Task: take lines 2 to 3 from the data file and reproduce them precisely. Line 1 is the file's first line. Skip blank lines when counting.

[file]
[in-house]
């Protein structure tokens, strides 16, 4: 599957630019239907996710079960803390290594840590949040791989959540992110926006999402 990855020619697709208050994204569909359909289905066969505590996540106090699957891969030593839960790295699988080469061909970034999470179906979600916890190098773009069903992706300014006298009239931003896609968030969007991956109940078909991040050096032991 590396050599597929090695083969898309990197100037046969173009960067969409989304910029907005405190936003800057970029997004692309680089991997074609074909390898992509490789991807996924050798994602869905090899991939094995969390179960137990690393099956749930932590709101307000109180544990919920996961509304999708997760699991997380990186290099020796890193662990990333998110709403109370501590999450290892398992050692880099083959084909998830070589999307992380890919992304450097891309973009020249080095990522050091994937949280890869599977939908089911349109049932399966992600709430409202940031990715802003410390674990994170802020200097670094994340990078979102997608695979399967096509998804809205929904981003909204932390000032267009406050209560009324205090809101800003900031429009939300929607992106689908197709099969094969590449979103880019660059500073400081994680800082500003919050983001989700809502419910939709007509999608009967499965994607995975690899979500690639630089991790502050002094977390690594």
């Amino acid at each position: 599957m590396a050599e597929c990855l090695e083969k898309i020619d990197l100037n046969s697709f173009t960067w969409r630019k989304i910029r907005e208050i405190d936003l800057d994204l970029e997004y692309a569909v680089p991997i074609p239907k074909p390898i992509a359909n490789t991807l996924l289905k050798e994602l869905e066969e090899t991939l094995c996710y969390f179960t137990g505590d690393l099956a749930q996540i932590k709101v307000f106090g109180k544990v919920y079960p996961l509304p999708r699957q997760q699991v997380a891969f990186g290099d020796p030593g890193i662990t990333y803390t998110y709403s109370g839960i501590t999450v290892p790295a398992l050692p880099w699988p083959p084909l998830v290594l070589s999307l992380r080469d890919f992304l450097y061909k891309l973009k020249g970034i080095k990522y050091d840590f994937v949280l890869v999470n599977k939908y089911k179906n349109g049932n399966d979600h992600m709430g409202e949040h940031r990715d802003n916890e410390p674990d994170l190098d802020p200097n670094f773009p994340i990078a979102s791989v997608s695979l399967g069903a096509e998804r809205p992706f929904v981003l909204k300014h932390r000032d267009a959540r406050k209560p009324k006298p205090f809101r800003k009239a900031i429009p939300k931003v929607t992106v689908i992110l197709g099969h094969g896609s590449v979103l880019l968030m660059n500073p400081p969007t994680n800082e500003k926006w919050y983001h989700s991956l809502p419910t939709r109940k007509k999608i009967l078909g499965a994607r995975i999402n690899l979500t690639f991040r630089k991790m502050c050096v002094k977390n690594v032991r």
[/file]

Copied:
């Protein structure tokens, strides 16, 4: 599957630019239907996710079960803390290594840590949040791989959540992110926006999402 990855020619697709208050994204569909359909289905066969505590996540106090699957891969030593839960790295699988080469061909970034999470179906979600916890190098773009069903992706300014006298009239931003896609968030969007991956109940078909991040050096032991 590396050599597929090695083969898309990197100037046969173009960067969409989304910029907005405190936003800057970029997004692309680089991997074609074909390898992509490789991807996924050798994602869905090899991939094995969390179960137990690393099956749930932590709101307000109180544990919920996961509304999708997760699991997380990186290099020796890193662990990333998110709403109370501590999450290892398992050692880099083959084909998830070589999307992380890919992304450097891309973009020249080095990522050091994937949280890869599977939908089911349109049932399966992600709430409202940031990715802003410390674990994170802020200097670094994340990078979102997608695979399967096509998804809205929904981003909204932390000032267009406050209560009324205090809101800003900031429009939300929607992106689908197709099969094969590449979103880019660059500073400081994680800082500003919050983001989700809502419910939709007509999608009967499965994607995975690899979500690639630089991790502050002094977390690594």
């Amino acid at each position: 599957m590396a050599e597929c990855l090695e083969k898309i020619d990197l100037n046969s697709f173009t960067w969409r630019k989304i910029r907005e208050i405190d936003l800057d994204l970029e997004y692309a569909v680089p991997i074609p239907k074909p390898i992509a359909n490789t991807l996924l289905k050798e994602l869905e066969e090899t991939l094995c996710y969390f179960t137990g505590d690393l099956a749930q996540i932590k709101v307000f106090g109180k544990v919920y079960p996961l509304p999708r699957q997760q699991v997380a891969f990186g290099d020796p030593g890193i662990t990333y803390t998110y709403s109370g839960i501590t999450v290892p790295a398992l050692p880099w699988p083959p084909l998830v290594l070589s999307l992380r080469d890919f992304l450097y061909k891309l973009k020249g970034i080095k990522y050091d840590f994937v949280l890869v999470n599977k939908y089911k179906n349109g049932n399966d979600h992600m709430g409202e949040h940031r990715d802003n916890e410390p674990d994170l190098d802020p200097n670094f773009p994340i990078a979102s791989v997608s695979l399967g069903a096509e998804r809205p992706f929904v981003l909204k300014h932390r000032d267009a959540r406050k209560p009324k006298p205090f809101r800003k009239a900031i429009p939300k931003v929607t992106v689908i992110l197709g099969h094969g896609s590449v979103l880019l968030m660059n500073p400081p969007t994680n800082e500003k926006w919050y983001h989700s991956l809502p419910t939709r109940k007509k999608i009967l078909g499965a994607r995975i999402n690899l979500t690639f991040r630089k991790m502050c050096v002094k977390n690594v032991r």